April 16, 2013

Spring mud and snow

The 2013 construction year at Korinji kicked off this past weekend.  Winter has been slow to depart the land there; snow, hail and sleet accompanied our work of opening up the site for the year and laying the foundations of a new tool shed.

A small, hardy crew braved the cold and wet:  Greg Dekker, Ian Poulos, Miguel Muzzio and Meido Roshi.  After zazen on Saturday morning around the wood stove, the shed site was chosen, laid out and cleared.  Railroad ties set into the earth will form the base.

Also accomplished this weekend:  on-site meetings with our electrical, insulation and drywall contractors, and with the local firm that provided the crushed stone for our drives.  We'll shortly be ready to move forward with interior build out as well as a final layer of finish gravel on our access drives and parking areas.

All of that and much more to do this year.  To volunteer, please take a look at the scheduled work weekends on Korinji's calendar, here.  Then just email Korinji through the website.  You're very welcome to pitch in and become one of Korinji's founders. 

April 9, 2013

Michigan Zazenkai Recap

[Submitted by David Mata, Kyoseikan Dojo in Grand Rapids]

On March 9th and 10th we conducted a zazenkai, a short Zen retreat, at our dojo in Grand Rapids, Michigan.  Meido Roshi came from Chicago to sit with us.

Zazenkai is a time to meditate as a group for a night and morning.  I experienced it something like this:  you sit for what seems like hours, counting your breaths in unison with everyone in the circle of meditation. You sit with your eyes open but not distracted by the activity around you. You are not asleep but present. Then suddenly the wood clappers sound as the timekeeper (jikijitsu) leads the group in walking meditation. You walk quickly behind the timekeeper and walk as they walk, slow down when they slow down, speed up when they speed up. And when they return to the circle, you find your place and sit to return to that place of counting.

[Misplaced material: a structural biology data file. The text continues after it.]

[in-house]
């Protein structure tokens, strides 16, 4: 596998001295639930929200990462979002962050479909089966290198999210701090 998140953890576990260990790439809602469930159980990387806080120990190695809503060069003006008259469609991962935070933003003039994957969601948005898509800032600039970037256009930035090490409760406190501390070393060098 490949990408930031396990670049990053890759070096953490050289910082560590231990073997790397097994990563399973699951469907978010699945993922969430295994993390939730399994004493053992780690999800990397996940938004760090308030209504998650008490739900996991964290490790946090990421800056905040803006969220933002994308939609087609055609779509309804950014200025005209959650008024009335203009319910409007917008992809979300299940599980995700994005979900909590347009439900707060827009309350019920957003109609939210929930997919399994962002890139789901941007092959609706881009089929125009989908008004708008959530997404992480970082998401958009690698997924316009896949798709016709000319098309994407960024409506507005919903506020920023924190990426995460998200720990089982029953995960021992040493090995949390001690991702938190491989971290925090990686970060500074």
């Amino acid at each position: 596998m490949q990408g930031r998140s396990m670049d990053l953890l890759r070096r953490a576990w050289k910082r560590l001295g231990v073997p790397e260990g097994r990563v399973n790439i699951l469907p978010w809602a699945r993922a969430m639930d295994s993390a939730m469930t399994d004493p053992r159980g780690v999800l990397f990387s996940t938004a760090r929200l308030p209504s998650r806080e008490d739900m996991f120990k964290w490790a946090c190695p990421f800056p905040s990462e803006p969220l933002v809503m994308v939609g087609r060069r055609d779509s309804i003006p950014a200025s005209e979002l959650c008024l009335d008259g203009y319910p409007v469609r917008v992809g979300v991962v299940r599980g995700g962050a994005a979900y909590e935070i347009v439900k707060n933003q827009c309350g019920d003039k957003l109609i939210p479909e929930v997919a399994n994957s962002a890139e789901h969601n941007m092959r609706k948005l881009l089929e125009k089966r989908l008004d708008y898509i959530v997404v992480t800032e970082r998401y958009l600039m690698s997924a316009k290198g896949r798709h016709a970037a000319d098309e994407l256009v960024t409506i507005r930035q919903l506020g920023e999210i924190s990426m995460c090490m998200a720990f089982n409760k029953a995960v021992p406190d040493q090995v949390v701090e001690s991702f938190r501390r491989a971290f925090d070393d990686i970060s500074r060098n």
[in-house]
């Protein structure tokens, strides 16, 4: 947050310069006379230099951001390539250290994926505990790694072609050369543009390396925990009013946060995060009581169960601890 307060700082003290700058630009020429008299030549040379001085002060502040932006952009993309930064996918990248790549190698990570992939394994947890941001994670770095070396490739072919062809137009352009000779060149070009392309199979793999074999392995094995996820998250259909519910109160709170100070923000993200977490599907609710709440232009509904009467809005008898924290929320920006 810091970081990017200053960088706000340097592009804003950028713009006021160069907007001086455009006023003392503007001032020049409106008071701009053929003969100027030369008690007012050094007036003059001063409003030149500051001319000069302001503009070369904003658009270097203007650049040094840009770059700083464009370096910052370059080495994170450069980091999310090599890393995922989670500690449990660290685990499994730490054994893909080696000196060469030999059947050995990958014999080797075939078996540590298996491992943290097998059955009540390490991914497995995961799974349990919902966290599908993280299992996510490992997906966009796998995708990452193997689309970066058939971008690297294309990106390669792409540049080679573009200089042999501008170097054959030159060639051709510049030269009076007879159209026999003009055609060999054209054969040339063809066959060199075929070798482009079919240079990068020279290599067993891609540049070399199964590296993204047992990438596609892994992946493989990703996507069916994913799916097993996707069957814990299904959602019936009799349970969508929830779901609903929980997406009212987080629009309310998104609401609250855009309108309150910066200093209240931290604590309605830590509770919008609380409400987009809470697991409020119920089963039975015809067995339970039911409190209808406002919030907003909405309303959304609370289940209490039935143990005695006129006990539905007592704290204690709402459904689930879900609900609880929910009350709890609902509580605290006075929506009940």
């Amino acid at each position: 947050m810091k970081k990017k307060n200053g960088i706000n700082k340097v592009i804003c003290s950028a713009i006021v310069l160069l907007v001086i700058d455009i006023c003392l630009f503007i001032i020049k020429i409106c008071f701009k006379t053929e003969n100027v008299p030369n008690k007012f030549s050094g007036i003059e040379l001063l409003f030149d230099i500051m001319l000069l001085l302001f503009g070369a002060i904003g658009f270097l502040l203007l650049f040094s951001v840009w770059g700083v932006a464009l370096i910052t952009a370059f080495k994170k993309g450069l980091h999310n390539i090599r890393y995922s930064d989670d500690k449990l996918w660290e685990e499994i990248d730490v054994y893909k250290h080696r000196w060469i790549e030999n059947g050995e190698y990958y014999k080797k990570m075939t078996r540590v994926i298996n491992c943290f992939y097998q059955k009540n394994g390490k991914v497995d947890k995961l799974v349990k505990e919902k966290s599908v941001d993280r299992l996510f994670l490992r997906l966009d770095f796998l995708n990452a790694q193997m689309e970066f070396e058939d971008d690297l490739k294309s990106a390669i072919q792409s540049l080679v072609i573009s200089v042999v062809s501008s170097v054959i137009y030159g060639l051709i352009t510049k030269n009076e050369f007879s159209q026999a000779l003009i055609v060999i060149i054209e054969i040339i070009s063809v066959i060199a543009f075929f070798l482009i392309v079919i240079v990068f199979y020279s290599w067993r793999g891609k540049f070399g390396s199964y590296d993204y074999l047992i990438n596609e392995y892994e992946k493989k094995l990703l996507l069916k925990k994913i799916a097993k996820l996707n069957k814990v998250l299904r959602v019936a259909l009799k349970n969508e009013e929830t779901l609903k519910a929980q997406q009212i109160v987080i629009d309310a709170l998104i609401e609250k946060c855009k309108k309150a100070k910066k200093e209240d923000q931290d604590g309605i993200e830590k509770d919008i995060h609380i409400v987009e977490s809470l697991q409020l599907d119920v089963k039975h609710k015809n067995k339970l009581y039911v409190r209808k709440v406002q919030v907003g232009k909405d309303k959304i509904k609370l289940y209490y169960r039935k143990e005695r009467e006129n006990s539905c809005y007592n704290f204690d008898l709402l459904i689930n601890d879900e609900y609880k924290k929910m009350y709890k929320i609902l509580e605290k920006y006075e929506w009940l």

My experience with zazenkai was extraordinary. I came into direct conflict with my own mind, fighting off the thoughts of the past and future. I was uncomfortable and unaccustomed to such rigorous discipline of the mind and body, not being able to think about whatever I wanted and not moving until the time was up. Meido Roshi reminded us that what is most important is not the traditional forms, not the bells and the style and the clothing or the schedule. It is the reason behind all that: to be with and become one with our existence, moment-by-moment. So often we get caught up in what has happened to us or what will happen in the future that we forget to life for today. When you walk, you are walking. When you read, you are reading. When you work, you work. Our life becomes so much less if we let the days pass by in anticipation or dread of what is to come. One purpose of meditation is to help us refocus and find that value in "now".